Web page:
More than 34.2 million Americans are living with diabetes. Despite the commonality of this disease, there are a lot of misconceptions about diabetes, its types, diagnosis and treatment. To get a better understanding of diabetes, we spoke with Mountainside Medical Group’s Anjali Grover, M.D.
“Diabetes can affect all parts of the body,” Dr. Grover said. “Because of the number of complications associated with diabetes, we divide them up into two categories, macrovascular (MACRO) complications and microvascular (MICRO) complications. MACRO complications include risk of stroke, heart disease, heart attack, kidney complications and obesity. MICRO complications include eye disease, or retinopathy and nerve complications, or neuropathy. Risk of COVID-19 is also increased at this time.”
Many people are familiar with the terms Type 1 diabetes and Type 2 diabetes, but fewer people understand what factors differentiate these two types of diabetes.
“Diabetes starts with the hormone insulin, which should be made in our pancreas,” Dr. Grover said. “Insulin’s job is to move glucose from the bloodstream to your cells where it is used as fuel to energize the cells to do its job. In Type 1 diabetes, an autoimmune process occurs where the body attacks the part of the pancreas that makes insulin hormone. So, we produce very little, or no insulin. The treatment is strictly insulin. In Type 2 diabetes, our body makes insulin, but there is insulin resistance. The rest of the body doesn't always listen to the insulin. So, the pancreas needs to make more insulin just to do the job.”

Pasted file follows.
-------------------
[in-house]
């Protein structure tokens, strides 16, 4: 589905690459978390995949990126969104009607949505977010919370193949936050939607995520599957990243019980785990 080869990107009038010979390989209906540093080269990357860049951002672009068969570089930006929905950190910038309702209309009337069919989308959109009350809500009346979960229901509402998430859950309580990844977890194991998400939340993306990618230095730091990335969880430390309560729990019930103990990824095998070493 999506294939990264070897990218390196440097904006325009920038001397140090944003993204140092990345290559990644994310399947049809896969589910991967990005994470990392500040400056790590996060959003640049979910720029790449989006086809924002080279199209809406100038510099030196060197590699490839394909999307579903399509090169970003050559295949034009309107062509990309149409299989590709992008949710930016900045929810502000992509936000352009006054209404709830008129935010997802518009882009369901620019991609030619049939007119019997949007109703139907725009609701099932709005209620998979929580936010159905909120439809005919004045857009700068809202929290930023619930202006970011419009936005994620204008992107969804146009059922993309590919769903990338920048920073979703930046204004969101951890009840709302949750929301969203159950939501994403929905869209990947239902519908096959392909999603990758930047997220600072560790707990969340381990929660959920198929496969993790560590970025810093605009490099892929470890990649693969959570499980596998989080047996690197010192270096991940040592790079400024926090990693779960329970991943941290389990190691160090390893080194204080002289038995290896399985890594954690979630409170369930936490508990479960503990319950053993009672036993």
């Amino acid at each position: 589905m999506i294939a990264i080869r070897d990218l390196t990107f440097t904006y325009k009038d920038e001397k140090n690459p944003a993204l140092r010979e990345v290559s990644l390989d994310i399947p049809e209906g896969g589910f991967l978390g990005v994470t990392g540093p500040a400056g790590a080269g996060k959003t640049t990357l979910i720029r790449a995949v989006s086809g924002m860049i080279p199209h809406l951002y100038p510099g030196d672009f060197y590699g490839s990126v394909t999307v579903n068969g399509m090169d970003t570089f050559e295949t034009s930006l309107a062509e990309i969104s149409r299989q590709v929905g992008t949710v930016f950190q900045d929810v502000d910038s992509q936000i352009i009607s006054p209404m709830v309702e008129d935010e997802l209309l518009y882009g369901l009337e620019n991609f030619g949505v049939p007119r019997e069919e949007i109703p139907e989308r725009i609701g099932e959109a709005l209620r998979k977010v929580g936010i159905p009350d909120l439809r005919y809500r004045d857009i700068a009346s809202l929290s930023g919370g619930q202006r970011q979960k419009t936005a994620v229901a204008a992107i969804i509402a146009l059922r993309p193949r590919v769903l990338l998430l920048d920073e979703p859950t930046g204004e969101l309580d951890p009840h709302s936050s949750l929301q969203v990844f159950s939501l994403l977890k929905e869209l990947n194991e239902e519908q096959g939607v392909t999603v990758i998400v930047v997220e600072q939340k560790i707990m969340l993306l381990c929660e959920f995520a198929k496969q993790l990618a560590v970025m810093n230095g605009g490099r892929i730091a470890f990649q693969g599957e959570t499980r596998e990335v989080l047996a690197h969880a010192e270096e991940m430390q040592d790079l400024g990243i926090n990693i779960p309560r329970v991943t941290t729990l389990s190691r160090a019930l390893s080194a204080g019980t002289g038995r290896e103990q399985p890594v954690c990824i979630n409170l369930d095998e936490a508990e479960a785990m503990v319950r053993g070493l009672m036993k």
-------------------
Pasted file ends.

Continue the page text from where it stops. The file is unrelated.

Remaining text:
Dietary changes are often synonymous with a diabetes diagnosis, but Dr. Grover’s suggestions for a diabetic diet may surprise you.
“Eat breakfast like a king, lunch like a prince and dinner like a pauper,” Dr. Grover said. “This means eat a good breakfast and lunch, and dinner should be your lightest meal because we are least active at that time of the day and our metabolism is the slowest. Visualize a 9-inch plate. Half of your plate should be non-starchy vegetables, a quarter of the plate should be protein and the remaining quarter should be filled with starchy vegetables. You don't have to eliminate carbohydrates, as they are a source of energy for your body, but avoid processed, white carbohydrates that have a high glycemic index, those will spike your blood sugar. To really break it down, individuals should be consuming about 30-45 grams of carbs at breakfast, an additional 30-45 grams of carbs at lunch and 20-30 grams of carbs at dinner. You can also have a snack during the day with 15 grams of carbs. Watch your carbs and know your carbs. If you’re trying to prevent diabetes, do some form of activity 20-30 minutes a day, five days a week. Consistency is key, so find something that you enjoy, whether that’s walking, sports, the gym or even dancing.”
A less common type of diabetes is referred to as gestational diabetes.
“Gestational diabetes occurs when there are blood sugar irregularities, including elevation, during pregnancy, often detected in the second trimester,” Dr. Grover said. “This happens due to a hormone made by the placenta which causes blood sugar levels to rise. Women that are at risk include those with a family history of diabetes, a personal history of prediabetes or obesity or certain hormonal disorders such as polycystic ovarian syndrome.”
Regardless of the type, Dr. Grover warns diabetes puts individuals at a higher risk for COVID-19.
“Diabetes itself within the body, when it’s not controlled, it creates a lot of inflammation in different organs and that alone increases your risk for contracting COVID-19,” Dr. Grover said. “I would highly recommend the vaccine to anyone who has a diagnosis of diabetes or obesity.”
To schedule an appointment with Dr. Grover, visit mountainsidemedicalgroup.com or call 973-798-4777.